Who knows what I might find?
I found this:
One of Vincent Van Gogh’s most famous self-portraits.
And since I’m in the middle of creating several Posts about Van Gogh
on my Blog I was very pretty amazed.
But I REALLY have to wonder at what the odds of discovering this are ?
I didn’t even know it existed in this game and I wasn’t looking for it.
I could have been in a thousand other locations on this map
and never discovered this at all. Ever.
And I’d say that if did know it existed in this game and were actually looking for it, your chances of finding it would be extremely remote.
Nothing is impossible, of course, but this would be a candidate.
Yet there it was.
No, this is not a life changing event.
But why … ??
I’ll just call it a Gift.
Covid, The Heat Wave, and other life changing events
have taken a great many lives and continue to effect us much.
The Film and Entertainment industry has reflected this.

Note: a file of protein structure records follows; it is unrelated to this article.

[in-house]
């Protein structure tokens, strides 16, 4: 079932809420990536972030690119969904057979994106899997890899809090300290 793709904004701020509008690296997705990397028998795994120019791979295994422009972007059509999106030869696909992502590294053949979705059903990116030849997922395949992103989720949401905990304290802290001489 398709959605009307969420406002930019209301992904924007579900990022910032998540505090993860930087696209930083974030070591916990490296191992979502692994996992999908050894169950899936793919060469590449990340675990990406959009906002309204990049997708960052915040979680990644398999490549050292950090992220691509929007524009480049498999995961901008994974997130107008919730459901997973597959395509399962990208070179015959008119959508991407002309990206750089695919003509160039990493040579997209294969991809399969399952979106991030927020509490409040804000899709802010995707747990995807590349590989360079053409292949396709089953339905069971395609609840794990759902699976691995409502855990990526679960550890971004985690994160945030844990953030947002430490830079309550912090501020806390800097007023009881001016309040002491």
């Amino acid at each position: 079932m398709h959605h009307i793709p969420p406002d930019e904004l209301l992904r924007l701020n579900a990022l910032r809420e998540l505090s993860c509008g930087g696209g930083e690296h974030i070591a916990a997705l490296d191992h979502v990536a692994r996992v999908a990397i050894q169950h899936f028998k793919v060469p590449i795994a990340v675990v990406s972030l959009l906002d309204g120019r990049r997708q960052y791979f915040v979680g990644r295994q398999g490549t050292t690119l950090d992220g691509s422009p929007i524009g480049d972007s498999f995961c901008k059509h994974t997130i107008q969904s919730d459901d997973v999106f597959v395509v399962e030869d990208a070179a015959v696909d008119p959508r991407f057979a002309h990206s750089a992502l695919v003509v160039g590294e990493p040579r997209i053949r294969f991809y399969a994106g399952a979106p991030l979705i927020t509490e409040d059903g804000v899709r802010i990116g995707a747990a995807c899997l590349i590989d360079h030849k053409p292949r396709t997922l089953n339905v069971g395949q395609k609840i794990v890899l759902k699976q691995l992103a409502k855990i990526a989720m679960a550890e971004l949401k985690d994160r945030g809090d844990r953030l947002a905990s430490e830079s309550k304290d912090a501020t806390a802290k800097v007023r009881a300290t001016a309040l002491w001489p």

Yet they are still here … and beginning to re-emerge.
Many projects that have been held back for a long time are about to come back to our TV and Film Screens very shortly.
It seems like it’s been a long wait.
Here’s the first 3 I’m profiling:
Eternals starts a new era of Marvel Epics:
Kit Harrington, who most notably played Jon Snow in AGame of Thrones spearheads Eternals. Marvel productions have never been short on
Then the Last Kingdom will be shortly for it’s final Season.
Will Uhtred of Bebbanburg finally regain his rightful Heritage?
We’ll see? This has been postponed several times …
“Release Dates” then?